Nicholas Burns, a former Bush undersecretary of state and a man well-known in India for having negotiated the 2008 nuclear fuel deal (which has yet to win approval, btw), got front page play in the Times of India today for his normally low traffic column in “The Diplomat,” a kind of foreign service trade magazine, about New Dehli administering a “slap in the face” to India’s friends in Washington.

“This is bitterly disappointing news for those of us who have championed a close relationship with India. And, it represents a real setback in the attempt by the last three American Presidents to establish a close and strategic partnership with successive Indian governments,” he writes.

So publicly slapping them back makes sense?

Again, this is “old think,” the idea that because India is a democracy (or Brazil, or Turkey, or Indonesia or South Africa – the list goes on), it will plump for global crusades led by America. Unlike Europe after World War II, where the US template for global leadership was created, these are not prostrate democracies in danger of being overrun by a larger power.

Over the years – with encouragement, in fact, from decades of US rhetoric about self-determination and liberal market democracy in the old Third World – these countries have developed their own unique sense of national interests. They generally acknowledge that the surging growth rates of their economies owe a great deal to the world the US shaped and lorded it over from 1945 to 2008. But they don't regard that fact as granting Washington a carte blanche right to enlist them in trade embargos, covert action or war.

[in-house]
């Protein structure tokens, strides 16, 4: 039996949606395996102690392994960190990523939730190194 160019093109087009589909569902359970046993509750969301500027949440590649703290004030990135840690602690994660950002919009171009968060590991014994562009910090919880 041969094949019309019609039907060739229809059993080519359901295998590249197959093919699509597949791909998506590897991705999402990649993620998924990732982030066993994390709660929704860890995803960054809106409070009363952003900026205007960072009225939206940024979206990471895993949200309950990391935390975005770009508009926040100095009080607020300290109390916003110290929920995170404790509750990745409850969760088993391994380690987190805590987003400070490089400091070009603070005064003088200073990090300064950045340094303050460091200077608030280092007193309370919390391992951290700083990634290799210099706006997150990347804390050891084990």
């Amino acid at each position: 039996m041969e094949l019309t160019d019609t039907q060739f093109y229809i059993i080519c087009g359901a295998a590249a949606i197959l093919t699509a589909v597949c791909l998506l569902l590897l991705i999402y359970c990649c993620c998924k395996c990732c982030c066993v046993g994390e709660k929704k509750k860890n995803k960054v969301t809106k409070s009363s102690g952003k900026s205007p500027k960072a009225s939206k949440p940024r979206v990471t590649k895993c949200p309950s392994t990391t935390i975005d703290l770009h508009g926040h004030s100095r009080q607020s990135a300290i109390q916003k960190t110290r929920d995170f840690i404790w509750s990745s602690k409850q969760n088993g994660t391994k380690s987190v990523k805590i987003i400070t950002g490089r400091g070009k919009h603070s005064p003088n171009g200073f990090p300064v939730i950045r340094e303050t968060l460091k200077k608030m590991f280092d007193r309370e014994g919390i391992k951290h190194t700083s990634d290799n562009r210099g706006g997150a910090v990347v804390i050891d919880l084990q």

If the US is to forge a truly strategic relationship with India, it will have to be based on India’s national interests. Detaching ourselves from the absurd Alliance of the Blind with Pakistan would be a start. It would be too much to say India “has no dog” in the Iran fight – adding Iran to the list of global nuclear armed states holds no appeal to a country where Hindu-Muslim tensions and the rivalry over Kashmir with Pakistan are the two clearest risks to continued national prosperity.  But India also developed its own nuclear capability “off the books.” To this day, ironically, international inspectors have greater access to Iran’s program than to India’s.

It should be said, too, that replacing 280 million barrels of oil – roughly what India purchased from Iran – would not simply be a matter of an executive decision.*

Excess global capacity exists largely in Saudi Arabia, and while the Saudis claim they can make up for supplies to the EU and perhaps a few other places, not even the most optimistic estimates of excess global capacity predict that Saudi Arabia could compensate for a comprehensive embargo by Japan, South Korea and India. It may, frankly, be a blessing – not least to the American consumer – that India and Turkey aren't on the open market just now seeking to replace hundreds of millions of barrels of oil a year.

That sanctions are biting in Iran should be celebrated, but the real costs should also be tallied. Oil prices are rising and will rise further even without military action as the “replacement value” of non-Iranian oil spikes.

And diplomatically, pressure on India and Turkey to fall in line behind America where the benefits to  either aren’t completely clear will only diminish Washington’s influence going forward.

Correction, Feb. 20, 2012: This post originally mistakenly put the amount of oil purchased by India in the billions of barrels, instead of millions.